There is presumably some schedule behind the production of new business rules for QOF. These are the rules that govern the data extraction from practice systems and are negotiated across all four countries. For this reason they tend to be a bit of a camel.They pop up every six months or so, and the version numbers seem to increase by 0.5 each time. Counter intuitively it is the ones ending in .5 that are the big ones but with version ten of the business rules being recently released what is new?
Well not a lot. This has its downsides. Mental health is still a bit of a mess with its Hotel California register (once you are on it you can never leave). For the most part this will be something of a relief to practices who don't fancy changing all of their codes again.
There are a few changes worth noting. Firstly smoking exception codes have disappeared, but only for Records 22. The exception codes (for informed dissent and unsuitability) are still there for high risk groups counted in the smoking indicators.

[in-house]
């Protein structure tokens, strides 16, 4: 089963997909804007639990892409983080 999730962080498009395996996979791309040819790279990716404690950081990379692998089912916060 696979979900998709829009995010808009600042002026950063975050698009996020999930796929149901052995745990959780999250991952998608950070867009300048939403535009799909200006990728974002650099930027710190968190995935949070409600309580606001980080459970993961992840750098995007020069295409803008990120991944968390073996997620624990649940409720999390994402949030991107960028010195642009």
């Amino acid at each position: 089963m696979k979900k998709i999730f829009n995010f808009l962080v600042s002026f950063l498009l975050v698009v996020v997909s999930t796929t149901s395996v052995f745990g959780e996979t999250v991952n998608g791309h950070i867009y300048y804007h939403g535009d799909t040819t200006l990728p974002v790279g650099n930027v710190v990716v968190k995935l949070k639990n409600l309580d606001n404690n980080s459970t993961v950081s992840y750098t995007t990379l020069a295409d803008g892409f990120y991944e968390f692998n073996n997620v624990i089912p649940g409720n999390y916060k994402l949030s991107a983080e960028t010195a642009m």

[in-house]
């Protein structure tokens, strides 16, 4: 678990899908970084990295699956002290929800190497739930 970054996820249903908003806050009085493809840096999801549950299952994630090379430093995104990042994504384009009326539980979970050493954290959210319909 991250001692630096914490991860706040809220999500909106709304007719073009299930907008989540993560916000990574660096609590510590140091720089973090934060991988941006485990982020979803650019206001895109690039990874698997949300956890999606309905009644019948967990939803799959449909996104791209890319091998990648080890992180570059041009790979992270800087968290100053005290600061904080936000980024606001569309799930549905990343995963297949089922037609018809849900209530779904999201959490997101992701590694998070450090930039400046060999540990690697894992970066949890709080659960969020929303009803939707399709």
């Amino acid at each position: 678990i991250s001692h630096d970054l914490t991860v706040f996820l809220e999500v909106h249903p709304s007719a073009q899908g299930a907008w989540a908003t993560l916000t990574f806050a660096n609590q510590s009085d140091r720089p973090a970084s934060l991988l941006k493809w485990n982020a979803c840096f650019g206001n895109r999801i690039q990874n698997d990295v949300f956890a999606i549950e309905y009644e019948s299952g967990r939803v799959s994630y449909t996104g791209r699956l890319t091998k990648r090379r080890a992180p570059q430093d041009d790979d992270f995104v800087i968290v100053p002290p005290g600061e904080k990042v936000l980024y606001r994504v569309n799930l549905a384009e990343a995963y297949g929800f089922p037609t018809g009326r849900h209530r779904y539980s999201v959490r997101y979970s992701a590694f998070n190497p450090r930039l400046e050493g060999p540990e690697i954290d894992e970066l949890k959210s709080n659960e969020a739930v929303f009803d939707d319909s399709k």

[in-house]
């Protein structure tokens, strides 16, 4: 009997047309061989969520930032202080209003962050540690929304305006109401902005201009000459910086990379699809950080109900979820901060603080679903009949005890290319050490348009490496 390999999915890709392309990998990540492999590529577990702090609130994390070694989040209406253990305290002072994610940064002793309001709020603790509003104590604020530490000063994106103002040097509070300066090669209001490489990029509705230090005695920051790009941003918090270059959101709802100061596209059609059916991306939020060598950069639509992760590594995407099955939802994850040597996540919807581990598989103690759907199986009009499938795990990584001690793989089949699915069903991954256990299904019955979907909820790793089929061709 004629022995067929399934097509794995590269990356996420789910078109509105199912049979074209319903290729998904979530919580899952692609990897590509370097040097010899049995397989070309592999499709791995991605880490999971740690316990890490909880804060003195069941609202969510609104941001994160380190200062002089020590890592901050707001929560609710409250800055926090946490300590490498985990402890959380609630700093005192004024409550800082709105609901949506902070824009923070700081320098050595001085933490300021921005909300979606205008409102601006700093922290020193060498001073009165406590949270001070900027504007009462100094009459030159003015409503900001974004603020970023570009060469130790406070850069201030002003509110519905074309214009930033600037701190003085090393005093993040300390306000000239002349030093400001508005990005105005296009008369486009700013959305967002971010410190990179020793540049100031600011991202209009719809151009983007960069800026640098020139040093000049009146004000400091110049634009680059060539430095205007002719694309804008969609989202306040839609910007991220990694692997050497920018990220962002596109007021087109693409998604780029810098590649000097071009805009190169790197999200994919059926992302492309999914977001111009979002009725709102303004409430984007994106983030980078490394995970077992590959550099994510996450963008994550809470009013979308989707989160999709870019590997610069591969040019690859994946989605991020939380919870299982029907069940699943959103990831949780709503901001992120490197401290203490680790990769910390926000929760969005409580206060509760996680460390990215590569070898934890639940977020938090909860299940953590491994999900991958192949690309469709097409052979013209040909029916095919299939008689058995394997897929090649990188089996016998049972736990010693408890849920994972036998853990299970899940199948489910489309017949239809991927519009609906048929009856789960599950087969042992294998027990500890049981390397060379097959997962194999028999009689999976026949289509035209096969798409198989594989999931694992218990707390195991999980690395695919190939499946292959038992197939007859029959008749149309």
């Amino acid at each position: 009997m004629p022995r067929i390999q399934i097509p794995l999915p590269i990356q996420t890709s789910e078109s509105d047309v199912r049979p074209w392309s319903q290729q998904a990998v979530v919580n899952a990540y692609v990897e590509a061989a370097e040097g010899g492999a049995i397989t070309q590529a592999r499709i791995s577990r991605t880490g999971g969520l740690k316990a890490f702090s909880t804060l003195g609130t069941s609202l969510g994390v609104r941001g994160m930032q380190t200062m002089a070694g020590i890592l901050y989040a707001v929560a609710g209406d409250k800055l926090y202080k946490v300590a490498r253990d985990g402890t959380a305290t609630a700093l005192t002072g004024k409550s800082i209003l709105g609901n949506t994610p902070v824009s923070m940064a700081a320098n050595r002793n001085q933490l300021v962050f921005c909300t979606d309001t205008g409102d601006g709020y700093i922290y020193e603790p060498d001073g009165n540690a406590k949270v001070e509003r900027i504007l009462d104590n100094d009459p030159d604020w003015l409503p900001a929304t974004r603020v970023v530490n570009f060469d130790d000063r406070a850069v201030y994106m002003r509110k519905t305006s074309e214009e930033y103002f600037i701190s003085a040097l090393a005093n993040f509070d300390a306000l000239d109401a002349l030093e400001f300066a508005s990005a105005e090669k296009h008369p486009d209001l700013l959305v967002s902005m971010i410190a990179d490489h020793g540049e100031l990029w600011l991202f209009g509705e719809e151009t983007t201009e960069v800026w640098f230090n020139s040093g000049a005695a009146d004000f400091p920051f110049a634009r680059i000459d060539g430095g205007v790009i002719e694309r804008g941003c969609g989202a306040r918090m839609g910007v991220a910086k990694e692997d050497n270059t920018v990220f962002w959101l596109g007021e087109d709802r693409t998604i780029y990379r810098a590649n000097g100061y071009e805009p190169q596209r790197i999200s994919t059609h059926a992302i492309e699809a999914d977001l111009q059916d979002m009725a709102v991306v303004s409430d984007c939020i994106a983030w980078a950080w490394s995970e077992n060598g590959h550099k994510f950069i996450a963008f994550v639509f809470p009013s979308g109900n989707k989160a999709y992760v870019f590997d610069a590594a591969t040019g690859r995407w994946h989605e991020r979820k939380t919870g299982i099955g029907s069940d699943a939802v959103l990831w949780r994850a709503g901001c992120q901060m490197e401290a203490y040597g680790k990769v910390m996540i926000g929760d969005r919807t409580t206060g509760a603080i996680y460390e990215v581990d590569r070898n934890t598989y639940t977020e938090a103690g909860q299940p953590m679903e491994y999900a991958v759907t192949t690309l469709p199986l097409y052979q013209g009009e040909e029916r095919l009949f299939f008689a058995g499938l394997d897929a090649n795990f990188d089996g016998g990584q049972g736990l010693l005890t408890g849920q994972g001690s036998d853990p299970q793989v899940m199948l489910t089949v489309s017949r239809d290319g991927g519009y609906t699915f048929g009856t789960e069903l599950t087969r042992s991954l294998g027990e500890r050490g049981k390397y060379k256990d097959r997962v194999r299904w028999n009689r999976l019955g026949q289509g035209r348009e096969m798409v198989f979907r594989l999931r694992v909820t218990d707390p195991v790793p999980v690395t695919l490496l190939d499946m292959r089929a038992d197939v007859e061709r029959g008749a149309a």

Also in relation to smoking patients under 20 with asthma are no longer in the high risk group. I don't know why, especially as patients of that age with diabetes, heart disease or strokes are still in there, but there you go.
More important changes have been made to dementia assessment. There is now a specific code for annual review ( 6AB ) and the old, vaguer, codes no longer count.
In a similar vein the old LVD exception codes no longer apply (those starting 9h1 ) and have been superseded with 9hH codes.
My suggested action plan for practices would be
- Check the review codes for dementia (especially on templates) since April and make sure they are 6AB
- Check the exception codes for heart failure (templates again) and make sure you are using 9hH codes